If you are aware of your movie history, you’ll know that Hollywood as we know it today began with D.W. Griffith’s 1915 action-adventure epic, The Birth of a Nation. His film, telling the history of the south before and after the Civil War, is still taught in film schools today because of his narrative techniques. Indeed, he is considered the creator of the first big-budget blockbuster.
But, The Birth of a Nation is an intensely racist film. It’s so incindiary that the NAACP tried to stop its release, including protesting, creating a public information campaign, and petitioning film review boards to block the film from cinemas. Because most of the boards ran by primarily white men, the NAACP, unfortunately, met with failure more often than success. However, the NAACP’s most successful campaign included a national boycott of the film and a mass demonstration in Boston, leading to the film finally getting banned in three states and smattering cities across the nation.
Non-Black allies, including Hull House founder Jane Addams and Rabbi Stephen Samuel Wise, also spoke out against the film’s racism and lies, but they saw their words failing to incite mass like the NAACP’s repudiation of the film.
Instead, The Birth of a Nation emboldened and empowered racist whites to target and commit violence against Black Americans. A Harvard University paper released in 2015 states, for instance, that “[o]n average, lynchings in a county rose fivefold in the month after [The Birth of a Nation] arrived.”
The Economist created a chart as recent as March, showing how the film led to a killing spree across America in the years that followed. Some of the casualties: 250 Black St. Louis citizens, Mary Turner–a pregnant Black woman–and 12 others in Lowndes County, GA, and countless Black Americans in over three dozen cities in a period called the “Red Summer.”
Most heart-wrenching of all–the film singlehandly brought the Ku Klux Klan back into public consciousness, making the domestic terrorist group popular with viewers across the nation and leading to the reformation of the Ku Klux Klan at Georgia’s Stone Mountain. Moreover, the film romanticizing the group into (literal) white knights saving the south from animalistic Black men captured white America’s imagination.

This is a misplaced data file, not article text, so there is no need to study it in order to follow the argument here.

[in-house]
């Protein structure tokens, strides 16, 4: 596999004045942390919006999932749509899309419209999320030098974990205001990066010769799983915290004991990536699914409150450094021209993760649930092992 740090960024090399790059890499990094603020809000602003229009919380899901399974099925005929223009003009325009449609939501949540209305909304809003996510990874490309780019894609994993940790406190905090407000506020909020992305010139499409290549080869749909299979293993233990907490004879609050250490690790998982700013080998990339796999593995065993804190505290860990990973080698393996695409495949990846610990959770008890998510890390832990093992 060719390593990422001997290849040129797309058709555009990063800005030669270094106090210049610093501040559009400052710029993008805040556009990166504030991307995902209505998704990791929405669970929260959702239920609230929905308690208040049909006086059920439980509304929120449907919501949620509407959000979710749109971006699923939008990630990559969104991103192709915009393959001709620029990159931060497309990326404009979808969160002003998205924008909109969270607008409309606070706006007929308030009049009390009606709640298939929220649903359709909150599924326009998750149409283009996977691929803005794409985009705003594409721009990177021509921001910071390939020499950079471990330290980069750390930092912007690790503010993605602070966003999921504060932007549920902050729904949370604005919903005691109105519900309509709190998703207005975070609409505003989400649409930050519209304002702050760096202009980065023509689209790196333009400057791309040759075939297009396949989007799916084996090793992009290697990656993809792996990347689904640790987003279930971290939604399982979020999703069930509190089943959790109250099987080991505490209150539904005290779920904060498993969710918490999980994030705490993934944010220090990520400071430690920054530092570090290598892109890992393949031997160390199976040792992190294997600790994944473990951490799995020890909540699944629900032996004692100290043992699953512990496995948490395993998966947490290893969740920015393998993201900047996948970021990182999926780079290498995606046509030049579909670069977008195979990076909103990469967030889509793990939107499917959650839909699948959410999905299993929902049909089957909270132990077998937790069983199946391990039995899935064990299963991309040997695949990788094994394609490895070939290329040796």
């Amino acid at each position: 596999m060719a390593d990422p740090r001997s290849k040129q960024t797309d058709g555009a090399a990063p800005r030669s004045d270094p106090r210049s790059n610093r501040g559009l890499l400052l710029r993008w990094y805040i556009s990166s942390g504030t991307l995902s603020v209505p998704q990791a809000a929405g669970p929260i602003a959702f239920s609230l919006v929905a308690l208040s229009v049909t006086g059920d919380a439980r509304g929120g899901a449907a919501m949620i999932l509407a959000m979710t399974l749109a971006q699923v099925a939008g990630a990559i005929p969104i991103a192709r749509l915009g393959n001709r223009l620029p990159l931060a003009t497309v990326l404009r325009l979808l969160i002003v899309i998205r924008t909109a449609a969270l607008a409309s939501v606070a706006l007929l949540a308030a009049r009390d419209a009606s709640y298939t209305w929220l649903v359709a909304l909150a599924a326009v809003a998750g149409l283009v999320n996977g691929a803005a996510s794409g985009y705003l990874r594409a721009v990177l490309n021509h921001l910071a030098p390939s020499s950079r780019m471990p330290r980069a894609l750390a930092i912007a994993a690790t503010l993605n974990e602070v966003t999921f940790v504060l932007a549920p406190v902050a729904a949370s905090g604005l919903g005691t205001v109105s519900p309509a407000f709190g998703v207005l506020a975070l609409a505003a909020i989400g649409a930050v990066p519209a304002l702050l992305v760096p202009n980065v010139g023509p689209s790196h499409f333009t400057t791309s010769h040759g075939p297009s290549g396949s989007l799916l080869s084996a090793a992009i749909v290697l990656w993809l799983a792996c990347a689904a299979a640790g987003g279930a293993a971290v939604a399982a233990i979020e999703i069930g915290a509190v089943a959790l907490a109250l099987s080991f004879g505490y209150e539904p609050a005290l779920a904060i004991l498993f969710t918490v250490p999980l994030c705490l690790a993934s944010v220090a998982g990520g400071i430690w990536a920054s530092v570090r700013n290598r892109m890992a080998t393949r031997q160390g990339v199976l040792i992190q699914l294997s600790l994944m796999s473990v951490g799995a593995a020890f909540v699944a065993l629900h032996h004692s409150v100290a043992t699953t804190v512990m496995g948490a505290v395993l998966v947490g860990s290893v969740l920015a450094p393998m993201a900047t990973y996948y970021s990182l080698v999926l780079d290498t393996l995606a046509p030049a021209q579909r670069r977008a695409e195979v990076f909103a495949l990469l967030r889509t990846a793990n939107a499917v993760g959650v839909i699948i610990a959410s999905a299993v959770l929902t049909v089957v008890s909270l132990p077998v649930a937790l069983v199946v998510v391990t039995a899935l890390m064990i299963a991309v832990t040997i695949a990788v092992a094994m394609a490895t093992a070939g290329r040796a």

By 1915 standards, Griffith spent massive amounts of money on The Birth of a Nation. According to calculations, Griffith spent $100,000 at the time, which comes out to $2,560,000 as of 2020 adjustments for inflation. The film’s monumental success meant Griffith made his money back and then some. According to film critic Richard Corliss’ 2015 stats adjusted for inflation, The Birth of a Nation raked in $1.8 billion worldwide, with James Cameron’s films Titanic (1997) and Avatar (2009) finally surpassing that record.
The amount of money spent to make the film, plus the amount earned, comes out to around $1,803,000,000. This amount of money was the seed money to fund the Hollywood industry we know today. If Hollywood decided to donate that amount of money today, think of how it could level the playing field for so many POC creatives trying to make inroads into the industry, but are coming up against financial stop signs. Think of how just a part of this sum could be the seed money for new film companies–companies that could one day rival the major studios in Hollywood.
Writers programs, the kind that retain and train aspiring creatives to write for television, are often immediately touted by film companies as their ways of giving back to underserved writers. But, while there have been individual success stories, these programs seem to be a Hollywood version of corporate diversity programs that aim to make the company seem committed to diversity without actually opening the floodgates for new talent.